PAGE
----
To say that Whit Babcock had a lot to get off his chest Tuesday would be an understatement.
The usually talkative Hokies' athletic director had gone quiet recently, but he broke his self-imposed silence for a very unusual purpose: to explain, in detail, why he wouldn't be firing Justin Fuente.
As Babcock himself observed, that sort of news normally only draws a press release, or perhaps a short vote of confidence in an interview. Instead, he convened a very well-attended (virtual) press conference, highlighted by a roughly 20-minute long opening statement.
He pledged that he wasn't willing to fire a coach "just because it's easier to pacify the social media mob" or because "some fans just simply want someone to pay for their pain." He refuted any reports that his relationship with Fuente was souring, calling any disagreements with the head Hokie "greatly, greatly exaggerated." And he insisted that his decision was not in any way tied to Fuente's $10 million buyout, arguing that "I can not imagine a working relationship where you keep someone around just because of money."
"Upheaval is a dangerous strategy if you miss," Babcock said, warning that half the team could've transferred if he'd made a coaching change this time of year. "I know we have the right coach. But if you make a change and miss, it can get you into a spiral that you don't want."
It was a highly unusual, oddly confessional look into an AD's thinking about such a momentous decision — Babcock himself even wondered aloud several times whether this level of honesty was the right move. It felt at times as if Babcock was running down a list of all the message board topics, all the angry tweets that most disturbed him as he was deciding Fuente's fate.
"Most of the people that threaten to pull their money publicly, don't invest too much," Babcock said, in one of his harshest shots at his critics.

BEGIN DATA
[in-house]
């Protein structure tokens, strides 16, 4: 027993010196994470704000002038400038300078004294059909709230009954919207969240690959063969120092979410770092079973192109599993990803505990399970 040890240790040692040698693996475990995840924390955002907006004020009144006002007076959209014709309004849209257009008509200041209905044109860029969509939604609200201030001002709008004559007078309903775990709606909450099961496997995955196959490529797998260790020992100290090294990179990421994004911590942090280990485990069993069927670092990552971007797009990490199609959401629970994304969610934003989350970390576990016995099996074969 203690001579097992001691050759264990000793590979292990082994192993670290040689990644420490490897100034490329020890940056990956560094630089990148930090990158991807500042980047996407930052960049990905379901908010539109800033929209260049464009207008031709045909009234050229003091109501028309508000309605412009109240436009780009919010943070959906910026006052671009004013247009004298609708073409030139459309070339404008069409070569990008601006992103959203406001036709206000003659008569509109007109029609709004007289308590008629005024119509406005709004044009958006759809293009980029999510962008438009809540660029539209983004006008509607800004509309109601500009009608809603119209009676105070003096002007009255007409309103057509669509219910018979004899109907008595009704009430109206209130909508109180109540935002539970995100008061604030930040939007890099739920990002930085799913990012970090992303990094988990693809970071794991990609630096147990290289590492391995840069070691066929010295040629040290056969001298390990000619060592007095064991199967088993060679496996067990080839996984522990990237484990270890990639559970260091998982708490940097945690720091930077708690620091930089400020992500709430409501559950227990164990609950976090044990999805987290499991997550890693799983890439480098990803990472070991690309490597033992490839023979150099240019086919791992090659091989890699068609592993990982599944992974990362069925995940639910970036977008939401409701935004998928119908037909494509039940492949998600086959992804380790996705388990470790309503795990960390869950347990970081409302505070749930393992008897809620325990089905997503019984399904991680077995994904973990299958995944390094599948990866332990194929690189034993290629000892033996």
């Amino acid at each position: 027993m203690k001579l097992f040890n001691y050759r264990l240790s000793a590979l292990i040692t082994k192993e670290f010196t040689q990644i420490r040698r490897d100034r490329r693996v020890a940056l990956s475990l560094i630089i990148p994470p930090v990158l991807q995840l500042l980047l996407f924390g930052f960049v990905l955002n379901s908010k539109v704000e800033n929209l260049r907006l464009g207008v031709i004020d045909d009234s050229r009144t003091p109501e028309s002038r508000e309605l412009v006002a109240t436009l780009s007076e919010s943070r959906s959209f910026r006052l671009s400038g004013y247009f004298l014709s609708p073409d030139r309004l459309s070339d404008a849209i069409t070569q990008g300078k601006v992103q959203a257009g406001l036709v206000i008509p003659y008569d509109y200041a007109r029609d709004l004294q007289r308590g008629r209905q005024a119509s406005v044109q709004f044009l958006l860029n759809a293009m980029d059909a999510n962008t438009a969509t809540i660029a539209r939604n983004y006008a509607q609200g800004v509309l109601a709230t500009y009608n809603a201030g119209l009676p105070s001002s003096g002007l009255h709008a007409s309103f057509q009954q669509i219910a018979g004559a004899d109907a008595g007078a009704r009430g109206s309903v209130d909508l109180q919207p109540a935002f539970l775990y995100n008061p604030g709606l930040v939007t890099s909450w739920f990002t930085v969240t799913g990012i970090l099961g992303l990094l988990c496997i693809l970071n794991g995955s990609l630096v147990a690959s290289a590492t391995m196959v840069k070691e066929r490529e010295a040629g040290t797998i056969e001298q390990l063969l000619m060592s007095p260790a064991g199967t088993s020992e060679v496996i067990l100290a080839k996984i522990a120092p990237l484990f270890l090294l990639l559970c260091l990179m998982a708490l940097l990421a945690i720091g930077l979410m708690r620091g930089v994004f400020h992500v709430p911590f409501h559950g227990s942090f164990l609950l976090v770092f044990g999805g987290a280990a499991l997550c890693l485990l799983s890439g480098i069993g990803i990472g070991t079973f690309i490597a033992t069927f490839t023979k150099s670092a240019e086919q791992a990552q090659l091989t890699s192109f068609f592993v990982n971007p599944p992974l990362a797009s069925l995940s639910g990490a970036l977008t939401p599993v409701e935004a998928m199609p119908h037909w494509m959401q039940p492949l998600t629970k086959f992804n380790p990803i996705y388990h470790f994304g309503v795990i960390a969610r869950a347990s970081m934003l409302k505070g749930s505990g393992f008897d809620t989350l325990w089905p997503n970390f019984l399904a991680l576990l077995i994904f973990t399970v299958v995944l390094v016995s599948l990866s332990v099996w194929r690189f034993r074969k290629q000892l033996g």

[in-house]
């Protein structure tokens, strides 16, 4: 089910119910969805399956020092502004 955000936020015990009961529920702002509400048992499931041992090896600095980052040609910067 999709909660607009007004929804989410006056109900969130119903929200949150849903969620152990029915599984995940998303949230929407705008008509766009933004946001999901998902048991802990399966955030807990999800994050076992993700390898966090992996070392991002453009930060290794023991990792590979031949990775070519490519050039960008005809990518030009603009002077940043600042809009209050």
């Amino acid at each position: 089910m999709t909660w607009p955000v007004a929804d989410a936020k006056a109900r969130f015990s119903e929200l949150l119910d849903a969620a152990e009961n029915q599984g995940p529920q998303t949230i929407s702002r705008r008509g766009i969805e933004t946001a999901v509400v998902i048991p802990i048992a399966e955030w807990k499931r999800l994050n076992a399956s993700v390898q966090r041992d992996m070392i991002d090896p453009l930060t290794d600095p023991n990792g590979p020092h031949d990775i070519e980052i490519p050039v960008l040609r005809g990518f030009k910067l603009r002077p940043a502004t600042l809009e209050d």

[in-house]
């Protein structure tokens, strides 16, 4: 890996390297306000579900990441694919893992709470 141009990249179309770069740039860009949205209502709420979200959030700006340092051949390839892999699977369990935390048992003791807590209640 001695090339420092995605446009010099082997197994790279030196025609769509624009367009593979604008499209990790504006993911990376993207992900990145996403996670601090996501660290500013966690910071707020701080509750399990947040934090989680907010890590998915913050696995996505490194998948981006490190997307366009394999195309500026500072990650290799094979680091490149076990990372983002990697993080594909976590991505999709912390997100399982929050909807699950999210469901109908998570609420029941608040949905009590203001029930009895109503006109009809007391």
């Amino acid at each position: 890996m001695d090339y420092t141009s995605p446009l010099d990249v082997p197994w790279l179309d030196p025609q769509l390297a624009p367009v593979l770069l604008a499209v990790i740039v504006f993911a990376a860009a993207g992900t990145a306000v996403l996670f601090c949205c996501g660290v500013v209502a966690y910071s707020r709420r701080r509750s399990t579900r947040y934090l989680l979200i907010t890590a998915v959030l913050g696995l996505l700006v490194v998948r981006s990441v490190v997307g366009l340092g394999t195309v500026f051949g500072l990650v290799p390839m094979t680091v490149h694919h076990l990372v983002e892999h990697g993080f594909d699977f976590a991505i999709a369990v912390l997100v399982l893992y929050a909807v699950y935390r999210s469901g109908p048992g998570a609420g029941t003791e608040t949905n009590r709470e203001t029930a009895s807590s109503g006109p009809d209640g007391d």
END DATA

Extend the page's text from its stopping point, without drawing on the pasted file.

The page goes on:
The offense, and offensive coordinator Brad Cornelsen, was clearly another sore subject.
Babcock said he met with Fuente for several hours Monday to discuss the state of the program. And in that time, he did not deliver any ultimatum to Fuente that he'd need to change his coaching staff on offense if he wanted to stay in Blacksburg, reasoning that "you sink or swim with your own people" on staff. And he spoke very much like Cornelsen's job was safe, though he deferred to Fuente to address the question himself.
In fact, Babcock said he spoke with a variety of coaches and scouts who have prepared to face Cornelsen's offense to get a flavor of how the program is perceived from the outside. Though fans have howled about the offense's lack of creativity, Babcock insisted all that feedback (given anonymously, of course) was positive.
"Our offense, from people you would know, is very well thought of," Babcock said. "We have a quarterback you can win with, we've regained some of our identity on offense...what we've not done a good job of is dehumanizing Brad Cornelsen."
Indeed, Babcock quipped that "maybe we'll start a talk show," and did seem to hint that he wants both Cornelsen and Fuente to show a bit more of their personalities publicly. But, that being said, he rejected the notion that the program is too closed off to the public, another frequent complaint from the fanbase.